Romance in the 21st Century is a twisted union of human emotion and digital calculation. As individuals we are encouraged to fuse our inner and outer worlds through technology, told to “share”, to “like” and to “favourite” each bite of information that appears on the screen before our flickering eyes. We are bombarded with the edited lives of others, creating a society of socially aware yet physically distant automatons being led down a yellow bit road by corporations mining our sensations for profit. It sounds dystopian, yet we have adapted to it peculiarly easy.
The challenge for many is to participate in such a world while retaining a sovereign identity and critical awareness of how the interface with which we use is all the time attempting to manipulate our psyche. This takes discipline: to not give away too much information, to not over-emote, to not confuse the parallel online dimension with real life. However there will always be crossover, when the two dimensions collide and the perception of one or the other causes real problems for the user.
How many of us still have digital photographs of our ex-partners haunting Facebook for instance? We can remove the tags but can we remove the memories so easily? We try again with new relationships and hope to forget the old by the promise of the new. We are constantly told to be careful what we post as it will stay there forever, and it sounds like just another Internet rule. But it isn’t, it is a rule for life in general. Ultimately, no matter how we engage with technology through our photographs or online identities, it is only ever a condensed, abridged version of our reality and the same rules always apply.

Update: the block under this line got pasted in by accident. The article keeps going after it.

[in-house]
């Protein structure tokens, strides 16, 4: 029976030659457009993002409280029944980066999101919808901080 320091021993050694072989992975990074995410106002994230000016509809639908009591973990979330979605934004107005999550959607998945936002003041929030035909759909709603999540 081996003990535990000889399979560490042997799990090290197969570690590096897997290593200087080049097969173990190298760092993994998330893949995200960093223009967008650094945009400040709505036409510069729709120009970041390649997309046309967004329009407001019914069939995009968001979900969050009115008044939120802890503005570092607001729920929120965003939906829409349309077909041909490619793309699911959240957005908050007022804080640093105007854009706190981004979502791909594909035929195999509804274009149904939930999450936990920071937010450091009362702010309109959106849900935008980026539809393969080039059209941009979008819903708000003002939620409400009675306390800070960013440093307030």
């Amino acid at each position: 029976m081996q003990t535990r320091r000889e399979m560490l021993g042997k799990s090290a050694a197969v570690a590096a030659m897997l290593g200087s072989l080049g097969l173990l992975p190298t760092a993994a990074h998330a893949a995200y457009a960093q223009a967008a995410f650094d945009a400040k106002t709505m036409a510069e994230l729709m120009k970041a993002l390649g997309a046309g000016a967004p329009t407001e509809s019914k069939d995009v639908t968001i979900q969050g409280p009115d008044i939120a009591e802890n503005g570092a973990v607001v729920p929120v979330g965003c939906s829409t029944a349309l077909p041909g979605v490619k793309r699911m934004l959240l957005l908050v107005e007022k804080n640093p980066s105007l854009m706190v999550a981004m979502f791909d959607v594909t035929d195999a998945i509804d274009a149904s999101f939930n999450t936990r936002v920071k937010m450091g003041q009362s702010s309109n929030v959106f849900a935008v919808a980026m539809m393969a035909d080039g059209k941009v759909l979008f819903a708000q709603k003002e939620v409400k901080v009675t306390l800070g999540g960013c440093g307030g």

As Matthew Swarts shows us with The Alternatives, we may try to alter the surface, to interfere with the data and disrupt the layering of emotion and information, but we cannot dispel the idea, the ‘once-was’, because it ‘always-is’. So we get used to it, we accept this new reality where computerized pattern interacts with the curvature of a cheek, where solid forms become atomized and transparent, where the constructs of time and truth become undefinable. We get used to an alternative life.
SMBH: The Alternatives evolved from your earlier project Beth, can you elaborate on the process involved in moving on from one to the other?
MS: They are two projects that evolved from one working process, which I have stumbled back and forth between for over ten years. In Photoshop I create patterned screens out of web artifacts that I collect with abandon. Then I degrade, sharpen, erase, and complicate the screens by conforming them to masked adjustment layers from digital photographs. The masks take on the characteristics of the patterns, and provide a new alternative to seamless pixelated photographic information. In the Beth project, I used architectural and graph papers, repeated ad infinitum, to gently make visible to the disappearance of my former partner. In The Alternatives, I’m actively using optical illusions to question my (and the viewer’s) perception of my beloved. While both projects originated in 2014, the relationships that they borrow from are a year apart.
SMBH: Did you find it easier or more difficult to work with the personal source material of this project compared to the subjects of your earlier work such as the foliage in Monteverde?